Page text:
After a 10-day long absence, Russian President Vladimir Putin made his first public appearance on Monday, quelling rumors that he was taking care of a love child, severely ill or dead. Putin stepped out into the media frenzy in St. Petersburg, where he met with Kyrgyzstan President Almazbek Atambayev and addressed the gossip folks.
"It would be boring [to live] without gossip," Putin told reporters on Monday. Atambayev added that Putin was even driving him around, "sitting at the wheel himself," further brushing away rumors of Putin's possible declining health and physicality.
Putin's evasion from the public eye became noticeable last week, when the Russian leader canceled several meetings and events at the last minute, including a high-profile ceremony in Moscow. The last time Putin was seen in public was on March 5, when he met with Italian Prime Minister Matteo Renzi. According to Bloomberg Business, Putin's 10-day-long absence was his longest disappearance from the media since 2012.
As conspiracy theories swelled in Russia and beyond over the last week, Kremlin spokesperson Dmitry Peskov made the media rounds, denying that there was anything suspicious about Putin's sudden — and uncharacteristic — disappearance. Speaking to a local Moscow radio station on Thursday, Peskov claimed Putin was in his best health, saying the Russian president was still so strong he could "break your hand."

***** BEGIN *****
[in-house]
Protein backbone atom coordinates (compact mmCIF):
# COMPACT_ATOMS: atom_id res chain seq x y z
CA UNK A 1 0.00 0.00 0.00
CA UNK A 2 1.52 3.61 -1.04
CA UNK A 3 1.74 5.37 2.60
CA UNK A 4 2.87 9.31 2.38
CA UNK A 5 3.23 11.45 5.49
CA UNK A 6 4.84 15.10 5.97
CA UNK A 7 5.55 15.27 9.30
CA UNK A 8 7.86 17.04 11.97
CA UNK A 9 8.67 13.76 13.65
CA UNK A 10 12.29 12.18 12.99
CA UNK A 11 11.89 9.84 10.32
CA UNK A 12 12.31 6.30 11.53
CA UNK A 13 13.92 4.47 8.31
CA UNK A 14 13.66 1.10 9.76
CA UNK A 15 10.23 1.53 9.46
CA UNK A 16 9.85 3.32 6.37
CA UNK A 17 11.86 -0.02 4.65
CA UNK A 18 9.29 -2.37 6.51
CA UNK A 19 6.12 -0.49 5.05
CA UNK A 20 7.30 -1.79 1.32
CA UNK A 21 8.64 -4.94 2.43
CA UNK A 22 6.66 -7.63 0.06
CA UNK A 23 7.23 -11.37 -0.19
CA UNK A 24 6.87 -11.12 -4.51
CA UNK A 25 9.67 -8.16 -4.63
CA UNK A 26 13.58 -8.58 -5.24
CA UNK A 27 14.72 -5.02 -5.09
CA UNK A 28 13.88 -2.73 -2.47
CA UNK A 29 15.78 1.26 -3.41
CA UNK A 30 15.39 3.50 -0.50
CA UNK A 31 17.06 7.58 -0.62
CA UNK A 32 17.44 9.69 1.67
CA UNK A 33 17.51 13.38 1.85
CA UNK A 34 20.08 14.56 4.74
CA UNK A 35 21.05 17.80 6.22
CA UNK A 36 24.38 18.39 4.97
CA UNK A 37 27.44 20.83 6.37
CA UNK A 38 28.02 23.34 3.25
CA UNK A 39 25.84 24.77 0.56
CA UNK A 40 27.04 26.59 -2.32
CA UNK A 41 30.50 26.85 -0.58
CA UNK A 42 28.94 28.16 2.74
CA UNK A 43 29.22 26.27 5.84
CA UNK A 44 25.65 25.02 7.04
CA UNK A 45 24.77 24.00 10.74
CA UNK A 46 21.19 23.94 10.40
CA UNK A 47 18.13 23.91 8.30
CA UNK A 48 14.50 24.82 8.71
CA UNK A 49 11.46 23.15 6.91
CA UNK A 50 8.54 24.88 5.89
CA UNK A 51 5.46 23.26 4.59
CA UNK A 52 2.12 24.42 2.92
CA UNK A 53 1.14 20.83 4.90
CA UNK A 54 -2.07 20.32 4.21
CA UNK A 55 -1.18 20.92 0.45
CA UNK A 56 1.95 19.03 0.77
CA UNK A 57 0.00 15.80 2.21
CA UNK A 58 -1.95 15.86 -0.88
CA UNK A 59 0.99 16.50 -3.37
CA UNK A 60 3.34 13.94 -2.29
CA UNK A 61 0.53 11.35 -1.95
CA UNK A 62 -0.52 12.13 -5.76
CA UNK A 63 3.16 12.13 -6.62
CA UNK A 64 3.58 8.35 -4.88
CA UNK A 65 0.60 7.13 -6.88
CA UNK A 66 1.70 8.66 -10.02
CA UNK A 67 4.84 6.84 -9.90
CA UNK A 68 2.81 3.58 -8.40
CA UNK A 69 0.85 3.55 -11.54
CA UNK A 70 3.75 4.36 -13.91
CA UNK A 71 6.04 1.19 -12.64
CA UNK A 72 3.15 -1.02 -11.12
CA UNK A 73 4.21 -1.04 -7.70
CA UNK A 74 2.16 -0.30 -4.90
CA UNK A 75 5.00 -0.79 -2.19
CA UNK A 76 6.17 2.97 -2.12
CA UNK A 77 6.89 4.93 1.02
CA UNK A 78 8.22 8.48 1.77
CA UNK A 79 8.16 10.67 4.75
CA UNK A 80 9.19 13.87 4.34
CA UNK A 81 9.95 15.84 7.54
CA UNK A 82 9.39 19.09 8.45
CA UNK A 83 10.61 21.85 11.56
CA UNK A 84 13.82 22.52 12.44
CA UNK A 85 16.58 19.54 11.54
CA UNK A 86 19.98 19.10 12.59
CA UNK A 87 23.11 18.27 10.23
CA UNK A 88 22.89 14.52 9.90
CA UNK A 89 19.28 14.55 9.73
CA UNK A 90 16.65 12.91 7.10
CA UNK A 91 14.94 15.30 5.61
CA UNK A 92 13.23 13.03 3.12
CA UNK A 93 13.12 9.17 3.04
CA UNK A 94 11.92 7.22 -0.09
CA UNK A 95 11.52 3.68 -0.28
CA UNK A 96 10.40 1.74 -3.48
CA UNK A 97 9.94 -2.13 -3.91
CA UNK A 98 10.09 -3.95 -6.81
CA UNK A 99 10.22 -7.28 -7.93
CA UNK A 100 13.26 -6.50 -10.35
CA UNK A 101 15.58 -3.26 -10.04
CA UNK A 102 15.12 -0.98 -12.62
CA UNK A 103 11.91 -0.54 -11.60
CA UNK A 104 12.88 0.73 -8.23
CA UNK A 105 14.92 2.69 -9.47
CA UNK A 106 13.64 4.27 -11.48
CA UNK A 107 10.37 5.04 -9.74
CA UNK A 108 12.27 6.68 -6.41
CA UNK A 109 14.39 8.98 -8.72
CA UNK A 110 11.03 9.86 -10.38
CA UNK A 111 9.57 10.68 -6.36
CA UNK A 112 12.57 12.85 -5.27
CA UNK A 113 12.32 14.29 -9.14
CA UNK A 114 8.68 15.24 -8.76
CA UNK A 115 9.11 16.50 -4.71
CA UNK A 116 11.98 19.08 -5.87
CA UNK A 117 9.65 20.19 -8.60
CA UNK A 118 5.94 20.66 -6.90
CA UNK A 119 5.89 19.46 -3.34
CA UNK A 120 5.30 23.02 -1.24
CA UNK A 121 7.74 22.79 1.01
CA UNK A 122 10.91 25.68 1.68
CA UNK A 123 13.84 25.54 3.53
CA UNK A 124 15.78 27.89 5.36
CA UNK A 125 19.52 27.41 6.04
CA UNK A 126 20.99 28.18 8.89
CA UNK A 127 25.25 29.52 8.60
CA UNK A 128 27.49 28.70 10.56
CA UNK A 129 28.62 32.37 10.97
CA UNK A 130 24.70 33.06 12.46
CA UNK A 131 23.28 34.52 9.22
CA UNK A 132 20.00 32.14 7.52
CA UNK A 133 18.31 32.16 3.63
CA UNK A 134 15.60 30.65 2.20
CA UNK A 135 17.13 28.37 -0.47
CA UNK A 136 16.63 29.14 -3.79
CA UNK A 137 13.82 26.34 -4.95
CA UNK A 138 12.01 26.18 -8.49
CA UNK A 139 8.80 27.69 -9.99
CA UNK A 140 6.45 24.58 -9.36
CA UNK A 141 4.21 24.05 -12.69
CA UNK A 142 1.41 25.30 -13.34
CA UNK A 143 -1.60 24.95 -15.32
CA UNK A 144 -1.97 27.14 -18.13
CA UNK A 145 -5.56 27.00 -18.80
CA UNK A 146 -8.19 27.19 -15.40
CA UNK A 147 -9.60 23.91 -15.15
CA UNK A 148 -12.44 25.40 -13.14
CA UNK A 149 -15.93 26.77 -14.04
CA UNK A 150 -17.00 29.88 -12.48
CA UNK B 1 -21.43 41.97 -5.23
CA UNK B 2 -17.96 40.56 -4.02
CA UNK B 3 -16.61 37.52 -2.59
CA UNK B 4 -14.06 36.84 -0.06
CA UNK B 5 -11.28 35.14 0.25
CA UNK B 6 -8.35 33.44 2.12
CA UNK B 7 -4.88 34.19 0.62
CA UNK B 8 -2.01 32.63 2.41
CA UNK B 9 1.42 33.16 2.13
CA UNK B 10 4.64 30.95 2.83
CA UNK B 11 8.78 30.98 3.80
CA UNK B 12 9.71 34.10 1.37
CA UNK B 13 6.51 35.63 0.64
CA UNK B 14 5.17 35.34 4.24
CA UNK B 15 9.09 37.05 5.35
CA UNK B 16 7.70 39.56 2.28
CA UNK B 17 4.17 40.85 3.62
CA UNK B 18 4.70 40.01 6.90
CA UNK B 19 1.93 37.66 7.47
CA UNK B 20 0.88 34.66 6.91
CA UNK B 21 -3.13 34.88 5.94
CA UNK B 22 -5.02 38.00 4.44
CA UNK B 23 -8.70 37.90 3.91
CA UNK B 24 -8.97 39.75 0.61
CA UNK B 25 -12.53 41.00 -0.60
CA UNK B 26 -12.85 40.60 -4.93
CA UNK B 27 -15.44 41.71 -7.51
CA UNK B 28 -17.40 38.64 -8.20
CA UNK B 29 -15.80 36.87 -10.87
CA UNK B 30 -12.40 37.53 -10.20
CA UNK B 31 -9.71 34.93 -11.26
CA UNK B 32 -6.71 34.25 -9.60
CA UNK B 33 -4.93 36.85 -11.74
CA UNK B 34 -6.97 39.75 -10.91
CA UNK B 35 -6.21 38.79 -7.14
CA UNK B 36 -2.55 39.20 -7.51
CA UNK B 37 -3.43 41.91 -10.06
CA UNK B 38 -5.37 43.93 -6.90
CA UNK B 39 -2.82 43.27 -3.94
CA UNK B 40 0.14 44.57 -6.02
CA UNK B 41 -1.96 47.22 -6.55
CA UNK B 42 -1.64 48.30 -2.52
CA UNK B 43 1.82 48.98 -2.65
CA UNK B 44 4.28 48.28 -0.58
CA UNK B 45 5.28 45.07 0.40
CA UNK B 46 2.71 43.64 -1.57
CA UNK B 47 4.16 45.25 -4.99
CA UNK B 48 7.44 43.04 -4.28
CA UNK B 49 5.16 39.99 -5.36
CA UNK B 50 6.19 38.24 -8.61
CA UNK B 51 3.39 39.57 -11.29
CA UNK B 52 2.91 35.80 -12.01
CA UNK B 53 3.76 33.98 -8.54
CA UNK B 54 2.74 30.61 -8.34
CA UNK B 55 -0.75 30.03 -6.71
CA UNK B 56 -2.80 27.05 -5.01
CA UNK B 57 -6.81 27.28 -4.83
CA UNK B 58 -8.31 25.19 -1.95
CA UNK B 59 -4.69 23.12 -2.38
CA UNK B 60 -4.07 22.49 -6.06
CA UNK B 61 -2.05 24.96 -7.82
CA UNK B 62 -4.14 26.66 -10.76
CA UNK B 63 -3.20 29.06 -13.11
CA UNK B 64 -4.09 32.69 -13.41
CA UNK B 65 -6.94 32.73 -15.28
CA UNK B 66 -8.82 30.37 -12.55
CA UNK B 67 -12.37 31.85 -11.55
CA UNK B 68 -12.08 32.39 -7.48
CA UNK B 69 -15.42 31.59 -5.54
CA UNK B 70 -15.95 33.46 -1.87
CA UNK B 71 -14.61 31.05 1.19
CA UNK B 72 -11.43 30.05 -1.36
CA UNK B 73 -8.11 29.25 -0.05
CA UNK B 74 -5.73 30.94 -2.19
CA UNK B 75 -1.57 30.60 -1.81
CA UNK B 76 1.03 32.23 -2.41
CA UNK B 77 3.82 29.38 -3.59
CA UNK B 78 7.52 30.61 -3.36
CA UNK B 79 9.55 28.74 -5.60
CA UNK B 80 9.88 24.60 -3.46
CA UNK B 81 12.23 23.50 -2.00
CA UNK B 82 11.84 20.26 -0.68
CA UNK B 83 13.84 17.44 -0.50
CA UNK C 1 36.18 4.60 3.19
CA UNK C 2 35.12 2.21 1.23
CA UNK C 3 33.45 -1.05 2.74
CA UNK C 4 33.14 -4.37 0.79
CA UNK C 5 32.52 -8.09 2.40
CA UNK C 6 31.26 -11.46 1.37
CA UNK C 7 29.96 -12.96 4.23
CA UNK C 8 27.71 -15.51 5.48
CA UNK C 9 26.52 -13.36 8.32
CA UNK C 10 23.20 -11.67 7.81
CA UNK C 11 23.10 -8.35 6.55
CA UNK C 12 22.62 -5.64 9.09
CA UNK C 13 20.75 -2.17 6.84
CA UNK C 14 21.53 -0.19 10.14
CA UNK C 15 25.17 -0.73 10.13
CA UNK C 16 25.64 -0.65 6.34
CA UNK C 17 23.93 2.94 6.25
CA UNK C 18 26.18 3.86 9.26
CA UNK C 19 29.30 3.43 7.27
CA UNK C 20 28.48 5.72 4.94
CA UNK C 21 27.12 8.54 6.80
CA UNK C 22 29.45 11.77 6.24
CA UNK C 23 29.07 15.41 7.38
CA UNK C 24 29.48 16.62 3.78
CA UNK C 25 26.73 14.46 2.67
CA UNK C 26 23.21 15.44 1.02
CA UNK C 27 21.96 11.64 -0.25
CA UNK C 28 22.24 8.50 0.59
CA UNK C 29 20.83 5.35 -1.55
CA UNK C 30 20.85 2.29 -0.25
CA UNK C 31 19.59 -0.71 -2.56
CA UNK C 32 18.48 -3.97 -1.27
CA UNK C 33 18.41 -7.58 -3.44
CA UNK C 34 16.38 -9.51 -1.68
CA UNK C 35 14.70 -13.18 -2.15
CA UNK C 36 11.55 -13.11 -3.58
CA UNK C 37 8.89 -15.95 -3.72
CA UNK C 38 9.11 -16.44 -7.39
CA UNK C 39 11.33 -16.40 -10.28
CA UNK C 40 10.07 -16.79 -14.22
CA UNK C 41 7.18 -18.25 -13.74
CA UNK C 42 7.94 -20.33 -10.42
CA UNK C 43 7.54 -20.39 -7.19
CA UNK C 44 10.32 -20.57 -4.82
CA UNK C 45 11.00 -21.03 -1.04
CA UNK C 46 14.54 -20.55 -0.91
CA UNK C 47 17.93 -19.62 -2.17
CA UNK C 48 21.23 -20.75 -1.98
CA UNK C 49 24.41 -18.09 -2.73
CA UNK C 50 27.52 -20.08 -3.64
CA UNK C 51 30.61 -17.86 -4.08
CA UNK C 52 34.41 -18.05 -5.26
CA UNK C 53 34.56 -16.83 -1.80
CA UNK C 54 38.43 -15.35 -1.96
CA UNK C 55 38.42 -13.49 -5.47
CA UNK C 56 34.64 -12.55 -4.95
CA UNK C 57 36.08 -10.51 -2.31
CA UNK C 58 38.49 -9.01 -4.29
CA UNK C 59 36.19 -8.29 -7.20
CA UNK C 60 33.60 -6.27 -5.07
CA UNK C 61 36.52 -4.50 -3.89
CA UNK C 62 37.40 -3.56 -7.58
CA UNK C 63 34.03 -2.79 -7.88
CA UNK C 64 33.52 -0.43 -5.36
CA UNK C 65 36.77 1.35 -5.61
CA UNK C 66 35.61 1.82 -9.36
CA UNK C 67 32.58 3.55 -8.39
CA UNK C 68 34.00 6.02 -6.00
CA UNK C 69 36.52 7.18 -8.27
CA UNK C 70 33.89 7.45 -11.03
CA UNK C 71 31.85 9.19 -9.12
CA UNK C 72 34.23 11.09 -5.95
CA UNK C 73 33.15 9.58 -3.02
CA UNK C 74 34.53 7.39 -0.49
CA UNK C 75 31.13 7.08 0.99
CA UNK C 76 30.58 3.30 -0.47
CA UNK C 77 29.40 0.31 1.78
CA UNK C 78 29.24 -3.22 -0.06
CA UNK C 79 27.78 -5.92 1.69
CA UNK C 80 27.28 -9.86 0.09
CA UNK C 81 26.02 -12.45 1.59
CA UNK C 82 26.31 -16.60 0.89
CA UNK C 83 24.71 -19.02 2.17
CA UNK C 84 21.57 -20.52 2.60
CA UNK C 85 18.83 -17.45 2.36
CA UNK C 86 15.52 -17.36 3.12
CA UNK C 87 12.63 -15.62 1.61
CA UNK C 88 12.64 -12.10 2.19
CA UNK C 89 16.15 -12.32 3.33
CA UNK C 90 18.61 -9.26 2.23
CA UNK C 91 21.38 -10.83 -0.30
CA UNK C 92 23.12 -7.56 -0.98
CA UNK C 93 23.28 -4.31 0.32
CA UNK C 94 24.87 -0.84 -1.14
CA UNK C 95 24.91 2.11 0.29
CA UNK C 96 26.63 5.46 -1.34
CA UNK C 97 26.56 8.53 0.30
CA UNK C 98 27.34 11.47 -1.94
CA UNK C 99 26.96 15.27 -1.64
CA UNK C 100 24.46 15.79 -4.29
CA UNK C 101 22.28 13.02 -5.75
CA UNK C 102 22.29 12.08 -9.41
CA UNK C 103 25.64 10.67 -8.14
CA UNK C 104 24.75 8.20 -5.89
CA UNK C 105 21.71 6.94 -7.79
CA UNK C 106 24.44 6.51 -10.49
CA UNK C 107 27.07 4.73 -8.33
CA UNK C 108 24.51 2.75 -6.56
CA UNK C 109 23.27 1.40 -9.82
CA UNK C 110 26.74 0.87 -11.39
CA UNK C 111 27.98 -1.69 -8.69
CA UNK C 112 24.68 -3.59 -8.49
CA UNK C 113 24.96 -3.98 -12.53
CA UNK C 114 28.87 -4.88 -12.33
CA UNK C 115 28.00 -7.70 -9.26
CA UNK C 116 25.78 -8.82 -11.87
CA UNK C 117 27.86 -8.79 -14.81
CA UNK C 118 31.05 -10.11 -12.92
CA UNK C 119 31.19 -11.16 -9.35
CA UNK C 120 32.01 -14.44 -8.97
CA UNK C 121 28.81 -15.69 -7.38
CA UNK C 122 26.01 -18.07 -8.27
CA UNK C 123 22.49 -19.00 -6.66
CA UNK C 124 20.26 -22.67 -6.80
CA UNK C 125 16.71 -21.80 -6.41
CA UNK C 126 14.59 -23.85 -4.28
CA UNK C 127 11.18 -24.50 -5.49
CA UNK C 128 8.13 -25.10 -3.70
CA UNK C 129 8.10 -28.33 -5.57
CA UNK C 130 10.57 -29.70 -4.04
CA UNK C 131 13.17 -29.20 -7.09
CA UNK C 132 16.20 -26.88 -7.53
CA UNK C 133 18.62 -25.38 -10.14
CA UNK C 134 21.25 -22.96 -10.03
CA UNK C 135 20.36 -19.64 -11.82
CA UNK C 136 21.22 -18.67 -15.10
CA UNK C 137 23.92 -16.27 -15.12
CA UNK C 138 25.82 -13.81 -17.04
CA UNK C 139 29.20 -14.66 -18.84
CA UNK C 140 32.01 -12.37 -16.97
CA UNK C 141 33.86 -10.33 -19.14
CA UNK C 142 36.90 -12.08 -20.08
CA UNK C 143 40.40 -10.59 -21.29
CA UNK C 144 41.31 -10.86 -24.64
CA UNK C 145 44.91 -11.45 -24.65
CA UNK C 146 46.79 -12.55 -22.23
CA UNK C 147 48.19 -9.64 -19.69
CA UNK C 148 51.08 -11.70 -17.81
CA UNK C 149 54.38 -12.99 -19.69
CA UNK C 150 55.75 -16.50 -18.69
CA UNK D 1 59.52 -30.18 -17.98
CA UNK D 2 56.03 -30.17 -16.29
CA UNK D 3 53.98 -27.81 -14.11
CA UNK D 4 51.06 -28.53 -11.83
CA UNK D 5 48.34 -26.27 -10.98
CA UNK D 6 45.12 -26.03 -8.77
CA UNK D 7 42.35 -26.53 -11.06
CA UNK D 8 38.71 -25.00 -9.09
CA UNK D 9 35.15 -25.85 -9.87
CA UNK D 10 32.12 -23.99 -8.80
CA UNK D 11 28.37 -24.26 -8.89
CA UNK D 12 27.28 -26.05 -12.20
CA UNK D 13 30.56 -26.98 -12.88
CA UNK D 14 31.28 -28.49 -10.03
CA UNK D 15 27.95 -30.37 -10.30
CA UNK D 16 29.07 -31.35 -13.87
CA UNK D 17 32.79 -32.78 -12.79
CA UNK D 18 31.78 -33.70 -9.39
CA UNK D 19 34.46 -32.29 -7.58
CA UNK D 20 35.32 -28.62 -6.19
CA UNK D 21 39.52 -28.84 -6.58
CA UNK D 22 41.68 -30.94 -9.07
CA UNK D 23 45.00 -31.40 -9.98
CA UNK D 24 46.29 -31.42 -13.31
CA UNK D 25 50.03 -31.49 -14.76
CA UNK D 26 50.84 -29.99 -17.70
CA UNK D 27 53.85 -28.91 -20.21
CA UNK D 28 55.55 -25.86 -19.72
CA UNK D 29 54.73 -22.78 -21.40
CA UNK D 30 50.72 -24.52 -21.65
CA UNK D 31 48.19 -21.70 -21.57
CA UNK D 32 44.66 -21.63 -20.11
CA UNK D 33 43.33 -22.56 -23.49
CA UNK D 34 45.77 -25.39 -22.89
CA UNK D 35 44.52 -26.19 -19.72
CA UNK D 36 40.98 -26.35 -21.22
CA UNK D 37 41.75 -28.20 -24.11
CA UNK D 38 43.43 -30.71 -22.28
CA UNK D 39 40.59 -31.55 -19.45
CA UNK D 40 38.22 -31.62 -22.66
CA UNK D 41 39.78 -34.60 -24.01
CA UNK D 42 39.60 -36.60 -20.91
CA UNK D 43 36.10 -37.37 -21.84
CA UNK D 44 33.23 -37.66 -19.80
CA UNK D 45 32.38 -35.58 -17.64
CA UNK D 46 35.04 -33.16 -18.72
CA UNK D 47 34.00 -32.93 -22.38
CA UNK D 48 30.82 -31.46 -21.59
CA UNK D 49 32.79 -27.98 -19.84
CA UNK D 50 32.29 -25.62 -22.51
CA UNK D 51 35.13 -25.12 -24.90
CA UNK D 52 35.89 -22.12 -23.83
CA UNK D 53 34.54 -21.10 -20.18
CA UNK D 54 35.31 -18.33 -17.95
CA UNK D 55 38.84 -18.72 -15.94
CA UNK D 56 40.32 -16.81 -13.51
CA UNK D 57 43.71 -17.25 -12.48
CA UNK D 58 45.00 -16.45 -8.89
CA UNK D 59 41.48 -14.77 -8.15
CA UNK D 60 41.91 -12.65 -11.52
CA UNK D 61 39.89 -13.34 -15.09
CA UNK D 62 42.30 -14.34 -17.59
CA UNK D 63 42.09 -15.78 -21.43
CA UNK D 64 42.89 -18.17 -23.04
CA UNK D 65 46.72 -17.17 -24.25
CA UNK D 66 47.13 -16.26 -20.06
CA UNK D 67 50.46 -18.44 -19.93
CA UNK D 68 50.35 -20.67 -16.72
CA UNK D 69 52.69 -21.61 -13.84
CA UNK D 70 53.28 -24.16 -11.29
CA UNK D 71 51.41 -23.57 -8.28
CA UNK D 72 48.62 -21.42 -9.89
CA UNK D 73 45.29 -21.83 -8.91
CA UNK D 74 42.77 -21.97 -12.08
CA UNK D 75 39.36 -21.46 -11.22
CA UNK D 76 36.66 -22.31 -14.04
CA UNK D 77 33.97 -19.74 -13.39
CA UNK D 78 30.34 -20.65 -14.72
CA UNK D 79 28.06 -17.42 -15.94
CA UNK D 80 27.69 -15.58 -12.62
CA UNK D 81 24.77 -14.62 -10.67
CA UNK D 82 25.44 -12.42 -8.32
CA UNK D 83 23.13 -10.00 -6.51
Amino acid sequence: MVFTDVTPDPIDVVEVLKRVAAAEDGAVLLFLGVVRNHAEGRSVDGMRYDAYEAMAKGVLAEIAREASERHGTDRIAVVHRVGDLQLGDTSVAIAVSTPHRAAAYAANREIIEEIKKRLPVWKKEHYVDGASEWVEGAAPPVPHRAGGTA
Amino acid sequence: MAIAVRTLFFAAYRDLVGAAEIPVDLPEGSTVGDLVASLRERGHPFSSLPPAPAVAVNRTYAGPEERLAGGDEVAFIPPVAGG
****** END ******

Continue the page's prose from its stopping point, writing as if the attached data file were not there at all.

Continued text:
Peskov also told Reuters on Thursday that Putin wasn't really gone — just hanging out away from the spotlight. "He has meetings all the time," Peskov told the news source. "He has meetings today, tomorrow. I don't know which ones we will make public."
No one knows for sure if this is Putin's actual first public appearance since March 5. On Friday, the Kremlin released three photographs of a meeting between Putin and Vyacheslav Lebedev, head of Russia's Supreme Court, that purportedly took place on March 13. However, many Western news outlets couldn't confirm if the meeting occurred on Friday, leading to speculation that these photographs were taken at an earlier date.
A couple days before, the Kremlin also released a photograph of Putin meeting with head of the Republic of Karelia, Alexander Khudilainen. Again, not many people outside the Kremlin can confirm that this meeting took place on March 11, and not at a previous date.
For what it's worth, the Kremlin has been tweeting enthusiastically about Putin's movements during his 11-day disappearance. During that time, he congratulated Russian women on International Women's Day, sent a "Happy Birthday" message to first woman in space Valentina Tereshkova, and also had a telephone conversation with Armenian President Serzh Sargsyan.
The Kremlin announced several more meetings for the Russian leader this week, which means we will now be getting our 10 days worth of Putin. But with these photographs from the Kremlin still unexplained, is Putingate really over?
Images: Getty Images, the Kremlin